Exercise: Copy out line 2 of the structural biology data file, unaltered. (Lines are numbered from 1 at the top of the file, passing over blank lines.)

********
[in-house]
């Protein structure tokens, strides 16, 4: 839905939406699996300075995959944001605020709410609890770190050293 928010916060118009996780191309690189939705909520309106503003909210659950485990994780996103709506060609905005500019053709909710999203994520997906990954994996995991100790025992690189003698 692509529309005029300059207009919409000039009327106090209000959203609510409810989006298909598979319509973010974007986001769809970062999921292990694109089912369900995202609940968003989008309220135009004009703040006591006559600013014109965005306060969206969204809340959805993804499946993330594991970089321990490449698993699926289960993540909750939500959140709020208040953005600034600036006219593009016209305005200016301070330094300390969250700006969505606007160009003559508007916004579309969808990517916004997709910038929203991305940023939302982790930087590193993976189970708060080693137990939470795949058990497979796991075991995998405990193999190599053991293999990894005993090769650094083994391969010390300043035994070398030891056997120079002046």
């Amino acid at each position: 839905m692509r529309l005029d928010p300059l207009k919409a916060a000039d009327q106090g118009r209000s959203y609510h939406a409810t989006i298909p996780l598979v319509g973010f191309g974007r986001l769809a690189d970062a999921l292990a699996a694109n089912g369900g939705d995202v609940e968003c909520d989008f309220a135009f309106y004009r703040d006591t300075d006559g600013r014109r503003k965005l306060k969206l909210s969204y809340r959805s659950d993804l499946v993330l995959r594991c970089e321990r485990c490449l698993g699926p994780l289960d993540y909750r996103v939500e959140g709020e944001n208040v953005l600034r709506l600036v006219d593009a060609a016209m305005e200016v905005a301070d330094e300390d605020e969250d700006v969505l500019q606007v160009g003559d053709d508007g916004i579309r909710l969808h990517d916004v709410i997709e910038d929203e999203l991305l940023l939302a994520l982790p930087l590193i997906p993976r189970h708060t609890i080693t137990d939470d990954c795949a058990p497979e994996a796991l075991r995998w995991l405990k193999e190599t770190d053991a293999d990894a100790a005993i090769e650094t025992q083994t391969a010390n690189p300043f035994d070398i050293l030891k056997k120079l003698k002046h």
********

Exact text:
């Protein structure tokens, strides 16, 4: 839905939406699996300075995959944001605020709410609890770190050293 928010916060118009996780191309690189939705909520309106503003909210659950485990994780996103709506060609905005500019053709909710999203994520997906990954994996995991100790025992690189003698 692509529309005029300059207009919409000039009327106090209000959203609510409810989006298909598979319509973010974007986001769809970062999921292990694109089912369900995202609940968003989008309220135009004009703040006591006559600013014109965005306060969206969204809340959805993804499946993330594991970089321990490449698993699926289960993540909750939500959140709020208040953005600034600036006219593009016209305005200016301070330094300390969250700006969505606007160009003559508007916004579309969808990517916004997709910038929203991305940023939302982790930087590193993976189970708060080693137990939470795949058990497979796991075991995998405990193999190599053991293999990894005993090769650094083994391969010390300043035994070398030891056997120079002046």